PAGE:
Data Mining will tell that it is likely that something unlikely (Berson and Smith, 2005) will happen. If Data Mining tool finds that 100 percent of the drugs of some particular large group have included for the performance analysis, but among them only 10 drugs have the characteristics of high performance ratings, then the tool can warn that it is very likely to be an idiosyncrasy of the data base rather than a usual predictive pattern

The difference between Data Mining and statistics is that Data Mining automates the statistical process requiring in several tools. Statistical inference is assumption driven in the sense that a hypothesis is formed and tested against data. Data Mining, in contrast is discovery driven. That is, the hypothesis is automatically extracted from the given data. The other reason is Data Mining techniques tend to be more robust for real-world messy data and also used less by expert users (Berson et al., 1999).

Data Mining can answer analytical questions such as: what are discovery of new molecules and issues over it? What factors or combinations are directly impacting the drugs? What are the best and outstanding drugs? Which drugs are likely to be retained? How to optimally allocate resources to ensure effectiveness and efficiency? etc. Since the major chunk of literary information is in the form of unstructured text, an intelligent text mining system could provide a platform for extracting and managing specific information at the entity level. For e.g. Information pertaining to genes, proteins, diseases, organisms, chemical substance etc can be analytically extracted for patterns . It would also aid in providing insights into inter-relationships such as protein-protein, Gene-gene, Protein-Chemical, Gene-Disease and Drug-Drug interactions. Text mining can be applied to biomedical literature, clinical documents and other medical literary

(4)

64

sources for data curation and database population in a semi-automated manner.

4. APPLICATIONS OF DATA MINING IN THE PHARMACEUTICAL INDUSTRY

Most healthcare institutions lack the appropriate information systems to produce reliable reports with respect to other information than purely financial and volume related statements (Prins & Stegwee, 2000). The management of pharma industry starts to recognize the relevance of the definition of drugs and products in relation to management information. In the turmoil between costs, care-results and patient satisfaction the right balance is needed and can be found in upcoming information and Communication technology.

The delivery of healthcare has always been information intensive, and there are signs that the industry is recognizing the increasing importance of information processing in the new managed care environment (Morrisey, 1995). Most automated systems are used as a tool for daily work: they are focused on ‘production’ (daily registration). All the data, which are used to keep the organization running, operational data, are in these automated systems. These systems are also called legacy systems. There is a growing need to do more with the data of an organization than to use them for administration only. A lot of information is hidden in the legacy systems. This information can easily be extracted. Most of the times this can not be done directly from the legacy systems, because these are not build to answer questions that are unpredictable. Research shows that (Zuckerman and Alan, 2006); Armoni, 2002; Rada, 2002) that successful decision systems enriched with analytical solutions are necessary for healthcare information systems.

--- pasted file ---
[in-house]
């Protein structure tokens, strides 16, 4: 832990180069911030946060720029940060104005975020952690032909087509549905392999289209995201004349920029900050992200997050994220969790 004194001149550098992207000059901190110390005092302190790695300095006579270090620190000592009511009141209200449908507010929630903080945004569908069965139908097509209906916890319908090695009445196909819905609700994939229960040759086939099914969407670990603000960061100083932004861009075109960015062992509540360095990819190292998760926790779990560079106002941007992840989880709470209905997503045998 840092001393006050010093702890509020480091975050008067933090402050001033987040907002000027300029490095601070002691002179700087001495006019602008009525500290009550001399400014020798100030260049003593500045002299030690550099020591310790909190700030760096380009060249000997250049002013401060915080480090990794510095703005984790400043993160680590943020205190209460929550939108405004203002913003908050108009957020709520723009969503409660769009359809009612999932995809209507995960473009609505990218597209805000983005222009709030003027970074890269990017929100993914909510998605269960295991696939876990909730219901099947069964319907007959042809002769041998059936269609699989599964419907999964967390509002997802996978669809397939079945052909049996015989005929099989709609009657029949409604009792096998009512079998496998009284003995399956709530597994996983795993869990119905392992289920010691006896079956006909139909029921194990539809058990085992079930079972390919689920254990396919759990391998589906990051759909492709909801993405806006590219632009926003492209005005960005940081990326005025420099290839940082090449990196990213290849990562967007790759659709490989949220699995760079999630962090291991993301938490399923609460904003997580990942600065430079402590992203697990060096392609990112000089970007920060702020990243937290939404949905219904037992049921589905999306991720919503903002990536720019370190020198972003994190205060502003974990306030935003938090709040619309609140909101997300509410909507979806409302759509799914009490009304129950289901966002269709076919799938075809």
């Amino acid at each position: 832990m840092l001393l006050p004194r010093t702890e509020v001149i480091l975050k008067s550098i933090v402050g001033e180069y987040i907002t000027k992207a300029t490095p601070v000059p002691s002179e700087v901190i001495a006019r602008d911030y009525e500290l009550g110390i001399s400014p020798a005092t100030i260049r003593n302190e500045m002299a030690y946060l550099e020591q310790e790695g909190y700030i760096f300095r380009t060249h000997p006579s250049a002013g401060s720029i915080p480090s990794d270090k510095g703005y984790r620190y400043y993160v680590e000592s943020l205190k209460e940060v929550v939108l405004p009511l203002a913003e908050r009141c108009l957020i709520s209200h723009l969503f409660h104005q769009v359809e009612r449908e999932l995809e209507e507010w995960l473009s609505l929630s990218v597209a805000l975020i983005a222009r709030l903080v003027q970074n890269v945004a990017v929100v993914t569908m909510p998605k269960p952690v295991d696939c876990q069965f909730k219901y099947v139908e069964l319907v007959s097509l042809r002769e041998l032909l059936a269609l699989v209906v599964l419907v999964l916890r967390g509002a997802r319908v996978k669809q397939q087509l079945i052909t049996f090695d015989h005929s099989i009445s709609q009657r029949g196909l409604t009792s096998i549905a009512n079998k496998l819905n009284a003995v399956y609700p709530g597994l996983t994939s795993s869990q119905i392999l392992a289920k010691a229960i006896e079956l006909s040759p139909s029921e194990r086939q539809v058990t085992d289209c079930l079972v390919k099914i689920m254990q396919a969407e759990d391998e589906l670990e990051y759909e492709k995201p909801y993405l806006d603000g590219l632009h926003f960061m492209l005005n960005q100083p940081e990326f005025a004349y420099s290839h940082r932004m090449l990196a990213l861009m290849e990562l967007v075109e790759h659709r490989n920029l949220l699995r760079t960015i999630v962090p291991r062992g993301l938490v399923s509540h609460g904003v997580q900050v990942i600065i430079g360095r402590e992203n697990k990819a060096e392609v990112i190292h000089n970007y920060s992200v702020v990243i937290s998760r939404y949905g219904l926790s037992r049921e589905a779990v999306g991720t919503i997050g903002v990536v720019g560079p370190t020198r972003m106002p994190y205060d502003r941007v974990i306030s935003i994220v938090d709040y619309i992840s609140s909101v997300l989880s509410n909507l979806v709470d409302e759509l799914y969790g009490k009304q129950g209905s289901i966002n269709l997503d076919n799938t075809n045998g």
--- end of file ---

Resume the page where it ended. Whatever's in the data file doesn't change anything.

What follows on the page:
Given the size of the databases being queried, there is likely to be a trade-off in accuracy of information and processing time. Sampling techniques and tests of significance may be satisfactory to identify some of the more common relationships; however, uncommon relationships may require substantial search time. The thoroughness of the search depends on the importance of the query (e.g., life threatening vs. "curious to know"), the indexing structures used, and the level of detail supplied in the query. Of course, the real data mining challenge comes when the user supplies only a minimal amount of information. For example: find possible serious

side effects (not necessarily reported in the manufacturer's product literature) involving food and any type or brand of antacid.

A user-interface may be designed to accept all kinds of information from the user (e.g., weight, sex, age, foods consumed, reactions reported, dosage, length of usage). Then, based upon the information in the databases and the relevant data entered by the user, a list of warnings or known reactions (accompanied by probabilities) should be reported. Note that user profiles can contain large amounts of information, and efficient and effective data mining tools need to be developed to probe the databases for relevant information. Secondly, the patient's (anonymous) profile should be recorded along with any adverse reactions reported by the patient, so that future correlations can be reported. Over time, the databases will become much larger, and interaction data for existing medicines will become more complete.